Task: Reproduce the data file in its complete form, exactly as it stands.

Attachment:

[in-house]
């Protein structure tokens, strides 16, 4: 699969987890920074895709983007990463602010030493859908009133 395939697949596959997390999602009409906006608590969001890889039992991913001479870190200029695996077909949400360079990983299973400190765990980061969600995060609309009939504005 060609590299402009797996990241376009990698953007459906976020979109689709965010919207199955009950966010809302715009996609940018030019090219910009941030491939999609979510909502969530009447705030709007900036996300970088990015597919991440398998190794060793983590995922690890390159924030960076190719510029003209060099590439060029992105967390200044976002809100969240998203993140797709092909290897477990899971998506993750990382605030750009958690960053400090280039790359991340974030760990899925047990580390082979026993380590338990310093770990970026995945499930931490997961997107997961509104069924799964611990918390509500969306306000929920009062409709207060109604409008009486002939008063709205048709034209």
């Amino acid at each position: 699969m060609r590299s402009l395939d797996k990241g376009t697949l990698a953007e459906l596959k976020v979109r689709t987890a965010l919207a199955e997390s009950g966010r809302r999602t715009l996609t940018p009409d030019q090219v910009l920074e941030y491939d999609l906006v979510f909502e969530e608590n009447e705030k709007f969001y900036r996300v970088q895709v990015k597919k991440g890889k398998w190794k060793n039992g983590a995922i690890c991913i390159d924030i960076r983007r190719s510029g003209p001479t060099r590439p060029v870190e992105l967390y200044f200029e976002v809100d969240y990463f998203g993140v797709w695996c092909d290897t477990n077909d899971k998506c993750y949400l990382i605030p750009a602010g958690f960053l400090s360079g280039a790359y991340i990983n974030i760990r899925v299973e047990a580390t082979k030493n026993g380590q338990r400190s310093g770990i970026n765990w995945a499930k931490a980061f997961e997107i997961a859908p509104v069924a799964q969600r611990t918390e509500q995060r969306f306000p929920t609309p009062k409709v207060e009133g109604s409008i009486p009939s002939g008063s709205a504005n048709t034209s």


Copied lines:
[in-house]
């Protein structure tokens, strides 16, 4: 699969987890920074895709983007990463602010030493859908009133 395939697949596959997390999602009409906006608590969001890889039992991913001479870190200029695996077909949400360079990983299973400190765990980061969600995060609309009939504005 060609590299402009797996990241376009990698953007459906976020979109689709965010919207199955009950966010809302715009996609940018030019090219910009941030491939999609979510909502969530009447705030709007900036996300970088990015597919991440398998190794060793983590995922690890390159924030960076190719510029003209060099590439060029992105967390200044976002809100969240998203993140797709092909290897477990899971998506993750990382605030750009958690960053400090280039790359991340974030760990899925047990580390082979026993380590338990310093770990970026995945499930931490997961997107997961509104069924799964611990918390509500969306306000929920009062409709207060109604409008009486002939008063709205048709034209």
């Amino acid at each position: 699969m060609r590299s402009l395939d797996k990241g376009t697949l990698a953007e459906l596959k976020v979109r689709t987890a965010l919207a199955e997390s009950g966010r809302r999602t715009l996609t940018p009409d030019q090219v910009l920074e941030y491939d999609l906006v979510f909502e969530e608590n009447e705030k709007f969001y900036r996300v970088q895709v990015k597919k991440g890889k398998w190794k060793n039992g983590a995922i690890c991913i390159d924030i960076r983007r190719s510029g003209p001479t060099r590439p060029v870190e992105l967390y200044f200029e976002v809100d969240y990463f998203g993140v797709w695996c092909d290897t477990n077909d899971k998506c993750y949400l990382i605030p750009a602010g958690f960053l400090s360079g280039a790359y991340i990983n974030i760990r899925v299973e047990a580390t082979k030493n026993g380590q338990r400190s310093g770990i970026n765990w995945a499930k931490a980061f997961e997107i997961a859908p509104v069924a799964q969600r611990t918390e509500q995060r969306f306000p929920t609309p009062k409709v207060e009133g109604s409008i009486p009939s002939g008063s709205a504005n048709t034209s």